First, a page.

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Thromboembolic disorders of pregnancy are the number one cause of maternal mortality in the United States, accounting for approximately 20% of all deaths. While hemorrhage still accounts for the most maternal deaths in developing countries, embolic disorders are gaining ground worldwide.

The anesthesiologist must rapidly diagnose the etiology of embolism and initiate supportive management that focuses on cardiopulmonary resuscitation:

  • Intubation and mechanical ventilation;

  • Cardiopulmonary resuscitation if necessary;

  • Support of maternal circulation with inotropic drugs and intravascular fluid replacement;

  • Fetal monitoring and emergency Caesarean section if indicated;

  • End-organ shock management (e.g., cardiac failure, pulmonary edema/acute respiratory distress syndrome (ARDS), renal/hepatic failure, neurologic sequelae);

  • Anticipation of intensive care unit (ICU) level care.


Venous thromboembolisms consist of deep vein thromboses (DVT) and pulmonary emboli (PE). Hypercoagulability, stasis, and endothelial injury (Virchow’s Triad) are thought to be the factors that contribute to formation of thromboemboli. In the case of pregnancy, all three factors are met through increased coagulation factors II, VII, VIII, X (hypercoagulability), aortocaval compression (stasis), and vaginal/operative delivery (endothelial injury).

Pregnancy is a hypercoagulable state, resulting in a 5–10× increase risk of DVT/PE, with an incidence of up to 2 per 1000 pregnancies. The risk continues up to 6 weeks postdelivery. Approximately, 25% of patients with a DVT develop pulmonary embolisms, resulting in a 15% mortality rate in those with a PE.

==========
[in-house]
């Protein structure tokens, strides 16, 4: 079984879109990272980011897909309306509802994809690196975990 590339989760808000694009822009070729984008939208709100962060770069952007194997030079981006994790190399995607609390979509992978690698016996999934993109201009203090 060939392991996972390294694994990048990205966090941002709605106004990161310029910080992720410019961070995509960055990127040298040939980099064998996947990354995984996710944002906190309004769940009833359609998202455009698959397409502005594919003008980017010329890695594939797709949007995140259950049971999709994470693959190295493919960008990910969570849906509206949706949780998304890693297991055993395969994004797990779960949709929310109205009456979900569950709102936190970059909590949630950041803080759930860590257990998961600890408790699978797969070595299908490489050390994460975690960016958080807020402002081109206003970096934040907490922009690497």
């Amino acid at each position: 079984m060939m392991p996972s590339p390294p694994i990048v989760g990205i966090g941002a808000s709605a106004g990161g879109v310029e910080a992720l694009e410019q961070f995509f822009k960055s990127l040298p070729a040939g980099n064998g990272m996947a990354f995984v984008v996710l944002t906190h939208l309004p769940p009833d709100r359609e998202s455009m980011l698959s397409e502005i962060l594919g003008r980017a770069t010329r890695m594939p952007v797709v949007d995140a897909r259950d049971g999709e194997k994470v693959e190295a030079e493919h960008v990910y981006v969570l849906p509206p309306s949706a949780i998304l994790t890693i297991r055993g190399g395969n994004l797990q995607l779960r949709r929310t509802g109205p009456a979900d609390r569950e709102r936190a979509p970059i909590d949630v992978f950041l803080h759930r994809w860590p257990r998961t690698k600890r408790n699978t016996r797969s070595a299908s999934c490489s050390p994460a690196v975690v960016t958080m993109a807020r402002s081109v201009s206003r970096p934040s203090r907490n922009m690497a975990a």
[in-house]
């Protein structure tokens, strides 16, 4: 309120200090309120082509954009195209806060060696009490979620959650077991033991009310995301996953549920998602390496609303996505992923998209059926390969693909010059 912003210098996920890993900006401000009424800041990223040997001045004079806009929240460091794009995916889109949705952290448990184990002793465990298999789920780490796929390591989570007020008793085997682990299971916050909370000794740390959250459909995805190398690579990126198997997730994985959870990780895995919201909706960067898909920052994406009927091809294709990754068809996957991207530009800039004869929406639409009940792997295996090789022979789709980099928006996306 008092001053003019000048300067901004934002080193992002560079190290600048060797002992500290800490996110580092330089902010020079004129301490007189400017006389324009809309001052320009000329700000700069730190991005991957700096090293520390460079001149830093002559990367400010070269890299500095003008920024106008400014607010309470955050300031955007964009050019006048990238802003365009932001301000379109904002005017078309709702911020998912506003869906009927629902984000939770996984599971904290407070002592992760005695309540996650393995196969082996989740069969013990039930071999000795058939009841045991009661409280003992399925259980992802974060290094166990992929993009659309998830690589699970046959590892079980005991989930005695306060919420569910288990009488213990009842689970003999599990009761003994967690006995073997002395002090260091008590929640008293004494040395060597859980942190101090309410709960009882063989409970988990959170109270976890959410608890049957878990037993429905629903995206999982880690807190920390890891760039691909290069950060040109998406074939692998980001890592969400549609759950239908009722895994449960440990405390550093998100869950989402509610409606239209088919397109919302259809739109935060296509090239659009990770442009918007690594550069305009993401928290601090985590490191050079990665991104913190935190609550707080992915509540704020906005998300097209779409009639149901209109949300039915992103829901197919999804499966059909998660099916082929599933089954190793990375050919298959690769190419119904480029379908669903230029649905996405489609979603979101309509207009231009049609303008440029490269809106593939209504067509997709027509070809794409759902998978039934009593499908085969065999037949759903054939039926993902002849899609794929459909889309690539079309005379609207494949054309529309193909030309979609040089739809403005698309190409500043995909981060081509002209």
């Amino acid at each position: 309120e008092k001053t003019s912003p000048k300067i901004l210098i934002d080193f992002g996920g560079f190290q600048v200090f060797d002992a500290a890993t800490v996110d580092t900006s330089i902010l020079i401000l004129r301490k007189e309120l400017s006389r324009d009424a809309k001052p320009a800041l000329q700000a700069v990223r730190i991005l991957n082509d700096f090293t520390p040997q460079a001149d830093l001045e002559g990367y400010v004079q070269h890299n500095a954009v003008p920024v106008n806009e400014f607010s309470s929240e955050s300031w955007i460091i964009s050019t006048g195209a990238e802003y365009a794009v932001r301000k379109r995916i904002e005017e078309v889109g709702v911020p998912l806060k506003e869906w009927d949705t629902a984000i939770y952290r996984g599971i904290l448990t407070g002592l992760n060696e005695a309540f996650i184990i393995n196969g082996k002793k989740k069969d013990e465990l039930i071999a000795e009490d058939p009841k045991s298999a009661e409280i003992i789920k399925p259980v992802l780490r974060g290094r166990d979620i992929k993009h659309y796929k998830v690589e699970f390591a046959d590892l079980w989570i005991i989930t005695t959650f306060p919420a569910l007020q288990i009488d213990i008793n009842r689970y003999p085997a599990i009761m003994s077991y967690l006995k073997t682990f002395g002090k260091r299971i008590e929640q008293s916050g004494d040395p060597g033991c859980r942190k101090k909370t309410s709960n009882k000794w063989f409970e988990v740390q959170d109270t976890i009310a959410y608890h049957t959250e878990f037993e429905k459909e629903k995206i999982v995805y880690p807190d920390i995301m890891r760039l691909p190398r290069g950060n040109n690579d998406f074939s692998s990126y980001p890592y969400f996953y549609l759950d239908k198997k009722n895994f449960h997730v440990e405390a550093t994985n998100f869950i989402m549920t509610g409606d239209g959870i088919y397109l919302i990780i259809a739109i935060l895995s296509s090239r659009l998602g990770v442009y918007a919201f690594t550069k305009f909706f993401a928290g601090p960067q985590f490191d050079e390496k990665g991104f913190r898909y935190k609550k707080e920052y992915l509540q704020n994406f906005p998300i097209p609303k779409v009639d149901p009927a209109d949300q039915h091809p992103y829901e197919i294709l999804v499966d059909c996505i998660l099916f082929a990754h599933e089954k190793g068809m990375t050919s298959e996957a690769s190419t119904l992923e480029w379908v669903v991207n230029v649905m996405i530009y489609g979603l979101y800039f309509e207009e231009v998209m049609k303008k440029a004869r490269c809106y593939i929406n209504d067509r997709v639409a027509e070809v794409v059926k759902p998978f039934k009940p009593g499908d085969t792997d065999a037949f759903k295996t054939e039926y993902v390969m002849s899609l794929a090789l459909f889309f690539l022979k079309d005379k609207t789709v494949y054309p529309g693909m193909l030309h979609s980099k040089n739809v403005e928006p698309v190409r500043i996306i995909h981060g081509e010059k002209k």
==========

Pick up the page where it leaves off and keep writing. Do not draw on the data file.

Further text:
The main risk factors for developing a venous thromboembolism are maternal age greater than 35 years, multiple gestation, higher parity, pre-eclampsia, previous thromboembolism/family history, surgery during pregnancy (including Caesarean section), immobility, pelvic trauma, smoking, heart disease, obesity, and thrombophilias. Caesarean sections alone have been attributed with an 8× higher risk of thromboembolism. Approximately, half of all pregnant patients with a thrombophilia will develop a thromboembolism during pregnancy.

A DVT presents with signs of lower extremity edema, calf discomfort, and pain on dorsiflexion during initial assessment. Pertinent clinical manifestations of a PE include a sudden onset oxygen desaturation, dyspnea, tachypnea, tachycardia, and pleuritic chest pain.

Aside from supportive management, patients with hemodynamically stable venous thromboembolism may be started on therapeutic unfractionated heparin for secondary prevention of further clot development. For unstable patients, thrombolysis with tissue plasminogen activator may be indicated. Embolectomy is rarely necessary during pregnancy. Patients without current venous thromboembolism but with several risk factors may be started on prophylactic unfractionated heparin or low molecular weight heparin (LMWH).

For the anesthesiologist, therapeutic anticoagulation is usually stopped when active labor begins. Neuraxial analgesia placement should be withheld until a normal partial thromboplastin time (PTT) results if unfractionated heparin is used. Enoxaparin is a commonly used LMWH and must be discontinued for 24 hours prior to neuraxial analgesia placement when therapeutic dosing (1 mg/kg every 12 hours) is being used.


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